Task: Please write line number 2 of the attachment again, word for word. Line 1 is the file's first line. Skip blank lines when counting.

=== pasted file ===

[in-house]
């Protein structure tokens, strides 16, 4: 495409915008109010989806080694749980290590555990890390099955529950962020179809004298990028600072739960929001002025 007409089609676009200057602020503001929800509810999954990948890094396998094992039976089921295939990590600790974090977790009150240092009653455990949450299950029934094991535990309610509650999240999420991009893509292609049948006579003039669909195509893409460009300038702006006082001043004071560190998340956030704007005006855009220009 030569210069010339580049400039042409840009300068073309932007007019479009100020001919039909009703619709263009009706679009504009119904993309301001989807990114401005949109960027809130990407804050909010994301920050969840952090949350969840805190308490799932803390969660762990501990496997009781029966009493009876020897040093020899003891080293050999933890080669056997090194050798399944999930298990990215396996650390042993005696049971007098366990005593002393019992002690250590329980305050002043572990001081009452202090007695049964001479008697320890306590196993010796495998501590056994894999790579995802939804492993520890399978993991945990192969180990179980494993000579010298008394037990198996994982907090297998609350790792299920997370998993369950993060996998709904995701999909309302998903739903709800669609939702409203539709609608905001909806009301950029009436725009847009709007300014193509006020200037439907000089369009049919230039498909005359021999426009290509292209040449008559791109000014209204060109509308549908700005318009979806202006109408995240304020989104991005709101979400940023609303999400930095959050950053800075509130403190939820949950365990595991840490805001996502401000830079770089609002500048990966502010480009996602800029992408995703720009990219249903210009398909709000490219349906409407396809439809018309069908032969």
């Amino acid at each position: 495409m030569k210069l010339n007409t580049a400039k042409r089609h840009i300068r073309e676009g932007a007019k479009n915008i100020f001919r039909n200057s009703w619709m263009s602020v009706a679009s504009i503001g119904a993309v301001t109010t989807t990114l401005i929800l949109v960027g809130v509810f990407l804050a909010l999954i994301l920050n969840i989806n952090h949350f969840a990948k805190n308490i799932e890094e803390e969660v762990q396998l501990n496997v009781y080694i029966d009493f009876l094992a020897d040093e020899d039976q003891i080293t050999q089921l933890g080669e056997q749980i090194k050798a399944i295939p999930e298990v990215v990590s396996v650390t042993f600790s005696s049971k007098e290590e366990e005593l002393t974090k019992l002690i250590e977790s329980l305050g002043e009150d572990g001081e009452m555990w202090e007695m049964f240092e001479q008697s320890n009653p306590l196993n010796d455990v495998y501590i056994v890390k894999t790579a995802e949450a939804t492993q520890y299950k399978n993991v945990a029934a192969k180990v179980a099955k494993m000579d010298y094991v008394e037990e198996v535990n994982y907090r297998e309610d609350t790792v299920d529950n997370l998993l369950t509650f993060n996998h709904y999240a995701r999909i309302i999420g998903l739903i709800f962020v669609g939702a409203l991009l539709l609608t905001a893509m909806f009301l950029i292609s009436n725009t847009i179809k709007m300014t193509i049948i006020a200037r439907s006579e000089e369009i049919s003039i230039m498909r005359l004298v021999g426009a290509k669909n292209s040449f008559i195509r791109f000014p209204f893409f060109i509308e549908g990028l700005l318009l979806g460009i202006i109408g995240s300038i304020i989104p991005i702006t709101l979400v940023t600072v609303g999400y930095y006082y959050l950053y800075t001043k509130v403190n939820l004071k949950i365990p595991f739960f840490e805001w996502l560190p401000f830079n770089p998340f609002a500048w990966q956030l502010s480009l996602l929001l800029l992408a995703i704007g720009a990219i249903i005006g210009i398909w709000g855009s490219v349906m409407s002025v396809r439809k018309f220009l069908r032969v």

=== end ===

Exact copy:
């Protein structure tokens, strides 16, 4: 495409915008109010989806080694749980290590555990890390099955529950962020179809004298990028600072739960929001002025 007409089609676009200057602020503001929800509810999954990948890094396998094992039976089921295939990590600790974090977790009150240092009653455990949450299950029934094991535990309610509650999240999420991009893509292609049948006579003039669909195509893409460009300038702006006082001043004071560190998340956030704007005006855009220009 030569210069010339580049400039042409840009300068073309932007007019479009100020001919039909009703619709263009009706679009504009119904993309301001989807990114401005949109960027809130990407804050909010994301920050969840952090949350969840805190308490799932803390969660762990501990496997009781029966009493009876020897040093020899003891080293050999933890080669056997090194050798399944999930298990990215396996650390042993005696049971007098366990005593002393019992002690250590329980305050002043572990001081009452202090007695049964001479008697320890306590196993010796495998501590056994894999790579995802939804492993520890399978993991945990192969180990179980494993000579010298008394037990198996994982907090297998609350790792299920997370998993369950993060996998709904995701999909309302998903739903709800669609939702409203539709609608905001909806009301950029009436725009847009709007300014193509006020200037439907000089369009049919230039498909005359021999426009290509292209040449008559791109000014209204060109509308549908700005318009979806202006109408995240304020989104991005709101979400940023609303999400930095959050950053800075509130403190939820949950365990595991840490805001996502401000830079770089609002500048990966502010480009996602800029992408995703720009990219249903210009398909709000490219349906409407396809439809018309069908032969």